Last mission to repair the Hubble telescope Hubble space telescope discoveries have enriched our understanding of the cosmos. In this special report, you will see facts about the Hubble space telescope, discoveries it has made and what the last mission's goals are.
For their own good
Fifty years ago, they were screwed-up kids sent to the Florida School for Boys to be straightened out. But now they are screwed-up men, scarred by the whippings they endured. Read the story and see a video and portrait gallery.
Fill out this form to email this article to a friend
Housing hits a 10-year low
The county issued 4,723 single-family permits in 2006. So far this year, 1,886.
By CHUIN-WEI YAP, Times Staff Writer
Published December 16, 2007
Pasco's residential market is set to end 2007 with its worst performance in 10 years.
As of the end of November, the county has issued 1,886 single-family housing permits, a bellwether indicator in Pasco's residential market.
Barring an unexpected surge in December, that indicator is not likely to breach the previous low set in 1997, which saw 2,191 single-family permits.
The slump began last year as speculation, oversupply and shaky mortgages began to unravel a market swollen with runaway prices.
But the decline is even sharper now. In 2006, the county handed out 4,723 single-family permits.
In fact, the county has handed out more permits every year in the last decade, even during periods of time - say, 2001 and 2002 - when the national economy entered recession, which economists define as at least two consecutive quarters of negative growth.
Multifamily home permits are not performing much better in Pasco, but at least are staying slightly above recession levels.
There is a ring of desperation now when developers comment on market prospects.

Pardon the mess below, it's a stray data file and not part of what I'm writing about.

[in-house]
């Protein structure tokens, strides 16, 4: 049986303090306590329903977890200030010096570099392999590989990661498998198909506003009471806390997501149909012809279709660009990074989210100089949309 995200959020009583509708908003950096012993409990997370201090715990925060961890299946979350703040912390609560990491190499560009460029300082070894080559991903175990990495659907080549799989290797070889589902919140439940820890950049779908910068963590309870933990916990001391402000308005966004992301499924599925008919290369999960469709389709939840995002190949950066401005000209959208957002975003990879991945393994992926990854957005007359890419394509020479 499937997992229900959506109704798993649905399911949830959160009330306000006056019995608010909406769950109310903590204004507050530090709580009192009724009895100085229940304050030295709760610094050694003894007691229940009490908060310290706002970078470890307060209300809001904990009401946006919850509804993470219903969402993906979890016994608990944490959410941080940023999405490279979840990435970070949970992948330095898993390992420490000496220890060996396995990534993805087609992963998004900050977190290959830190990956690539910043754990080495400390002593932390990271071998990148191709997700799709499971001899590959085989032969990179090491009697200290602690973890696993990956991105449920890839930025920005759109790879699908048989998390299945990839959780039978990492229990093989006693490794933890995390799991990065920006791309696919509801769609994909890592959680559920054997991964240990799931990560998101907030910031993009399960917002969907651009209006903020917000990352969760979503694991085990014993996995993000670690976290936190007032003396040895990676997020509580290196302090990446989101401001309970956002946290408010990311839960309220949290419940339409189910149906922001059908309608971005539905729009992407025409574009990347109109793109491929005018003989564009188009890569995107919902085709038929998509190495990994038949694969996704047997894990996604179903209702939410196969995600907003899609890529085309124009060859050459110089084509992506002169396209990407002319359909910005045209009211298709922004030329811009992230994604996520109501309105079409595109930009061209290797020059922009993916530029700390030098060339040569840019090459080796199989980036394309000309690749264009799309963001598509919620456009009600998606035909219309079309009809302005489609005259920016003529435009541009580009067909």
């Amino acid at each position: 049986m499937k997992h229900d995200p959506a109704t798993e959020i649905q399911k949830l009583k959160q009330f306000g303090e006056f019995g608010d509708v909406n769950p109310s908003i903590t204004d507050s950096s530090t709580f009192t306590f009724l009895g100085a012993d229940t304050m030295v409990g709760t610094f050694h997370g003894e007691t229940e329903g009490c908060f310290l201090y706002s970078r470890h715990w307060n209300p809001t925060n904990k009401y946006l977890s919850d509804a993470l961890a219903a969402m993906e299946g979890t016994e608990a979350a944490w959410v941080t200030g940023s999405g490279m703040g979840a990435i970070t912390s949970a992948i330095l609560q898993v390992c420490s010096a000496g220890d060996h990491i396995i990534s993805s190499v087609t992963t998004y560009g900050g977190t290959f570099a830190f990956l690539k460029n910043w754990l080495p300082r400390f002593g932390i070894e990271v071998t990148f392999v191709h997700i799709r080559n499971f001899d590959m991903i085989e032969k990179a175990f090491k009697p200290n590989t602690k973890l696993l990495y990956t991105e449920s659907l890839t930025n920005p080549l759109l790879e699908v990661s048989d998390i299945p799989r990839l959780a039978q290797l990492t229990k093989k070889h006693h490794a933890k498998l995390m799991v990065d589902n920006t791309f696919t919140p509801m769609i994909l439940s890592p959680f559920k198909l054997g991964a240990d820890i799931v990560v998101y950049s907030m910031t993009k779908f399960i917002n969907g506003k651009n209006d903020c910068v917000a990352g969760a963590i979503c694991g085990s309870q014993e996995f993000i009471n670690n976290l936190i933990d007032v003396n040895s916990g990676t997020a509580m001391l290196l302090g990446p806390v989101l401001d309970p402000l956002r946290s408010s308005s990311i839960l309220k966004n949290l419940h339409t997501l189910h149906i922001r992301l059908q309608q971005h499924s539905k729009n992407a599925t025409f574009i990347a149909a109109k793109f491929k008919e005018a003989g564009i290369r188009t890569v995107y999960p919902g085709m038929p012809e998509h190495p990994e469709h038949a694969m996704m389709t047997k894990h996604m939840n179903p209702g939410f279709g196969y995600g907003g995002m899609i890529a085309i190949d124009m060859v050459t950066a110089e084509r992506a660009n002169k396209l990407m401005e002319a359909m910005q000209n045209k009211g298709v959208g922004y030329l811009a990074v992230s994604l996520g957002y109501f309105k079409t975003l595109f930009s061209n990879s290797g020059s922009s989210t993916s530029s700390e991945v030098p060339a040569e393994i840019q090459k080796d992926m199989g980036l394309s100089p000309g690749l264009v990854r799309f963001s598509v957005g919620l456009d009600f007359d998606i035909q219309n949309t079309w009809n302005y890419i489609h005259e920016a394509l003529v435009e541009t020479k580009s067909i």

"I don't think it can really get much worse," said Craig Gallagher, president of Gallagher Family Homes. "We're truly at ground zero. It'll take a little longer, but inventory levels are staying in line, the Tampa Bay area's demographics are still strong and now it's just a matter of burning through the inventory."
Housing inventory across the Tampa Bay area dropped 40 percent compared to September 2006, according to a third-quarter report by Metrostudy, a market analysis firm. The number of finished vacant homes had also fallen nearly 5 percent at the end of the third quarter, compared to the same time last year.
"At the current absorption rate, it will be the fall of 2008 before Tampa Bay reaches supply-demand equilibrium - if the job market does not improve," said Tony Polito, of Metrostudy. "The good news is that builders are building only to demand levels."
But commercial construction in Pasco is holding its own.
By November, Pasco has handed out commercial building permits for projects worth $92-million, slightly edging up from last year's total of $81-million, according to county figures. Commercial construction means stores, offices, banks, professional and retail buildings.
This could explain employment numbers that appear resilient - at least compared with the duration of the housing downturn.
In October, Pasco's labor force stood at 193,065, a small decrease from 194,049 the previous month.
But it is still racking up gains compared to a year ago, when the county had 189,657 in its work force.
Sticking to a growth trend it has set for four straight years, the Tampa metropolitan area added 13,400 more jobs in the year ended September 2007, up 1 percent from the previous year, according to the U.S. Bureau of Labor Statistics.
Federal data suggests there are some 88,000 construction workers in the Tampa Bay area, as of November. That's just 7 percent of the total workforce, which may explain why the residential downturn does not seem to have spilled over into the broader economy yet.
The relative strength of the job market may lead some in the industry to bet on recovery.
The National Association of Realtors last week slightly revised its outlook upward, saying that they expected home sales to reach 5.67-million this year - and that's still the lowest level since 2002.
That's a tiny ray of optimism; last month, the association predicted 5.66-million homes would be sold this year.